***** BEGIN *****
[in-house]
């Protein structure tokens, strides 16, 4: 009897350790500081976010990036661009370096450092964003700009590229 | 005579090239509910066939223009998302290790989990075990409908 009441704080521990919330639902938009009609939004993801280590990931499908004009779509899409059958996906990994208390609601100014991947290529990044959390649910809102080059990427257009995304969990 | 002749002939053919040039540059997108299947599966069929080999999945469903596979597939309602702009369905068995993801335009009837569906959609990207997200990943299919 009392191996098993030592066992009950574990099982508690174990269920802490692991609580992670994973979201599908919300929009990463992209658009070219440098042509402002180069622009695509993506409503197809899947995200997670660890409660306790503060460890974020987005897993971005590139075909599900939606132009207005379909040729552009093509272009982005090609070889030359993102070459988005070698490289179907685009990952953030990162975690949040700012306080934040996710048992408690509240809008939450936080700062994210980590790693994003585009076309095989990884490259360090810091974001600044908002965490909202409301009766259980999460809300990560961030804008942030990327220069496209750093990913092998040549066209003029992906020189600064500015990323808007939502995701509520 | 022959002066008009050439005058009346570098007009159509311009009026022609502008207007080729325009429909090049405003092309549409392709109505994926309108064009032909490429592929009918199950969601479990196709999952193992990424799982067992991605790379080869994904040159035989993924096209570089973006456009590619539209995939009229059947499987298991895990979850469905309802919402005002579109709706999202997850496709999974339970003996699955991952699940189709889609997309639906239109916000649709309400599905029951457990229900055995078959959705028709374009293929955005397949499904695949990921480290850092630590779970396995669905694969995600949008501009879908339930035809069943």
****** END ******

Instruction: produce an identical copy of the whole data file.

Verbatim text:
[in-house]
């Protein structure tokens, strides 16, 4: 009897350790500081976010990036661009370096450092964003700009590229 | 005579090239509910066939223009998302290790989990075990409908 009441704080521990919330639902938009009609939004993801280590990931499908004009779509899409059958996906990994208390609601100014991947290529990044959390649910809102080059990427257009995304969990 | 002749002939053919040039540059997108299947599966069929080999999945469903596979597939309602702009369905068995993801335009009837569906959609990207997200990943299919 009392191996098993030592066992009950574990099982508690174990269920802490692991609580992670994973979201599908919300929009990463992209658009070219440098042509402002180069622009695509993506409503197809899947995200997670660890409660306790503060460890974020987005897993971005590139075909599900939606132009207005379909040729552009093509272009982005090609070889030359993102070459988005070698490289179907685009990952953030990162975690949040700012306080934040996710048992408690509240809008939450936080700062994210980590790693994003585009076309095989990884490259360090810091974001600044908002965490909202409301009766259980999460809300990560961030804008942030990327220069496209750093990913092998040549066209003029992906020189600064500015990323808007939502995701509520 | 022959002066008009050439005058009346570098007009159509311009009026022609502008207007080729325009429909090049405003092309549409392709109505994926309108064009032909490429592929009918199950969601479990196709999952193992990424799982067992991605790379080869994904040159035989993924096209570089973006456009590619539209995939009229059947499987298991895990979850469905309802919402005002579109709706999202997850496709999974339970003996699955991952699940189709889609997309639906239109916000649709309400599905029951457990229900055995078959959705028709374009293929955005397949499904695949990921480290850092630590779970396995669905694969995600949008501009879908339930035809069943």